Tonya Brito awarded grant to support project on ‘Race, Class, and Gender Inequality and Access to Civil Justice’

graphic of scales surrounded by barbed wire

Tonya BritoTonya Brito, Burrus-Bascom Professor of Law, was awarded an Understanding and Reducing Inequalities Initiative Program Research Grant from the University of Wisconsin–Madison.

As the principal investigator, Brito will launch “Race, Class, and Gender Inequality and Access to Civil Justice Study,” a pilot project designed to understand racial differences in how Americans handle civil legal problems, why they do and do not turn to law, and with what results.

Civil justice problems are common, and the civil justice gap is wide, according to Brito. Research indicates that two-thirds of American adults face at least one civil justice problem in any given year, which can result in the loss of their homes, jobs, wages, benefits, or custody of their children.

Access to a lawful resolution of these problems is severely restricted to only some people and some types of justiciable events. Low-income Americans, for example, received adequate legal resolution for only 14 percent of the problems they reported.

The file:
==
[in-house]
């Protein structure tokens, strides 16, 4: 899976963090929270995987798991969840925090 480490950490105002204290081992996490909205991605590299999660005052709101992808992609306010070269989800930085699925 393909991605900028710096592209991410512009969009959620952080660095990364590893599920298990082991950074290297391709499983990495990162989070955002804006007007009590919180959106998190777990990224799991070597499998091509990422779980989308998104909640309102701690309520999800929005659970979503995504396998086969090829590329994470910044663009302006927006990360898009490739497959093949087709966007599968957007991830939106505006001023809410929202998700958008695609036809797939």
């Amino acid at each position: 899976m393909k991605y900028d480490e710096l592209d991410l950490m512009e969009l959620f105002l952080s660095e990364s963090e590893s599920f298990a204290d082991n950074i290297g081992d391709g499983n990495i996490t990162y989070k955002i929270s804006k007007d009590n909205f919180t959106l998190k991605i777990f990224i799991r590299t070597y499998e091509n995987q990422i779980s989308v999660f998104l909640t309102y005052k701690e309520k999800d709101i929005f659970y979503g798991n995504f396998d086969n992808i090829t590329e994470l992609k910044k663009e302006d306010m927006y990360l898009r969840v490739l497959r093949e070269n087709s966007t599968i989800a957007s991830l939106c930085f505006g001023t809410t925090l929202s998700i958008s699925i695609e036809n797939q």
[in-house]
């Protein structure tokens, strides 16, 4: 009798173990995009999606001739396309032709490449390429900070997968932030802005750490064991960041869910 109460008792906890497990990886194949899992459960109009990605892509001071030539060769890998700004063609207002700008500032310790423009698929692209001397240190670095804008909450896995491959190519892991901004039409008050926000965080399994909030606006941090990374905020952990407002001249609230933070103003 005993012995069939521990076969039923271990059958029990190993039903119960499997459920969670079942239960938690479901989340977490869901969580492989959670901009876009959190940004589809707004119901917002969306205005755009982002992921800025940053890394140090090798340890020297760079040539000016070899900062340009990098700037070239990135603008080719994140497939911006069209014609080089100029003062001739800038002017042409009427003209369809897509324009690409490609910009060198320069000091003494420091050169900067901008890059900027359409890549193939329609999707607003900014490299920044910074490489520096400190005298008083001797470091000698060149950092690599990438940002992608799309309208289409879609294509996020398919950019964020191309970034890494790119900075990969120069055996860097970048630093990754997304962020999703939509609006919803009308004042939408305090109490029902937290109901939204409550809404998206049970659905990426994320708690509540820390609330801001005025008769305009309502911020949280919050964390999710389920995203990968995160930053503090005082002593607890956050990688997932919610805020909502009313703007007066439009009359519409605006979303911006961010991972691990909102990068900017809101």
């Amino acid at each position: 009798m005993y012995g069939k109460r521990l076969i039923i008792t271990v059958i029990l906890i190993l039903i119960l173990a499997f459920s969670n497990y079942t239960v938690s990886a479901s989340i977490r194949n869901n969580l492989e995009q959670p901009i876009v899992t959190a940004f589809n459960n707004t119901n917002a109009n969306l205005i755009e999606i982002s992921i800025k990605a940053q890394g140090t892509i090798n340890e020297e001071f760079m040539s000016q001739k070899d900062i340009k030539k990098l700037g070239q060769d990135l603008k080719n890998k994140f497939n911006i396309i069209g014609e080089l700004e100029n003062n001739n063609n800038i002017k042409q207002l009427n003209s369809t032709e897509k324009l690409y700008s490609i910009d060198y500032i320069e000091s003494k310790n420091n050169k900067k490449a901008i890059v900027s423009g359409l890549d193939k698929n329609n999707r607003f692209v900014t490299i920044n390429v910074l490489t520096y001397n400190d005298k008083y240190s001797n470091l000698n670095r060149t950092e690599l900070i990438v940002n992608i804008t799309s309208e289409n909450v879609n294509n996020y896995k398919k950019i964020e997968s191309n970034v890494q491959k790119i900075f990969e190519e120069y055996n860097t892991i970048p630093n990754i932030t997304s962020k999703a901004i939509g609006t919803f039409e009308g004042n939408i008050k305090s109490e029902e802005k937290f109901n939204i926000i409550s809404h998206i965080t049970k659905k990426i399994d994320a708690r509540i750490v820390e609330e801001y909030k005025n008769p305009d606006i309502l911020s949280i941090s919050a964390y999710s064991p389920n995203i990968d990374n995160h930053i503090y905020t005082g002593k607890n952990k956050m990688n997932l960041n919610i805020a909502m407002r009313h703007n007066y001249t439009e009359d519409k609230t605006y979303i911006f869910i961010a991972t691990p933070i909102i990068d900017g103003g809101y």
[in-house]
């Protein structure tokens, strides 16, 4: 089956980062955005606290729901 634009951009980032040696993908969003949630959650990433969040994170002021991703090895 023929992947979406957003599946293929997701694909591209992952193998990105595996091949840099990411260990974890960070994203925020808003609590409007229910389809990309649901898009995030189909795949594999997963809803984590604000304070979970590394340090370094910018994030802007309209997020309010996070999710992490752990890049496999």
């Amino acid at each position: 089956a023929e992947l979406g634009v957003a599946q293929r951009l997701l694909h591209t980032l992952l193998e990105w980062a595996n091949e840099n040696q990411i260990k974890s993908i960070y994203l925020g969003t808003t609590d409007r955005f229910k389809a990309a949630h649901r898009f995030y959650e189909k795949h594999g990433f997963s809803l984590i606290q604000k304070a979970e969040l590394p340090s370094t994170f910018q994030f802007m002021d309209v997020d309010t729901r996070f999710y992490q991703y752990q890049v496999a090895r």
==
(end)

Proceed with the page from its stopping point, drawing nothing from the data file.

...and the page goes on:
Vulnerable populations are twice as likely to do nothing about their civil justice problems as more-advantaged groups. About three-quarters of low-income adults do not seek legal help when they experience civil justice problems.

It’s a troubling phenomenon, says Brito, because unresolved justice issues can lead to additional social, economic, and health problems for the people that experience them, as well as for their families and communities.

This pilot study lays the groundwork for a much larger, multi-state study with findings that will contribute knowledge to the burgeoning access to civil justice scholarly literature. Race and racial inequality are understudied areas in this field and no major qualitative study has explored racial and intersectional differences in how Americans understand and respond to their civil justice problems.

Longitudinal in-depth interviews with 100 individuals in a Midwestern city will record the social characteristics and experiences that bring about differences in how people understand and respond to civil justice problems.

The research award provides a two-year grant of $250,000 to support Brito’s project. Fifteen projects were selected from seventy-three proposals for the initiative, which is funded by the Office of the Vice Chancellor for Research and Graduate Education and the Wisconsin Alumni Research Foundation.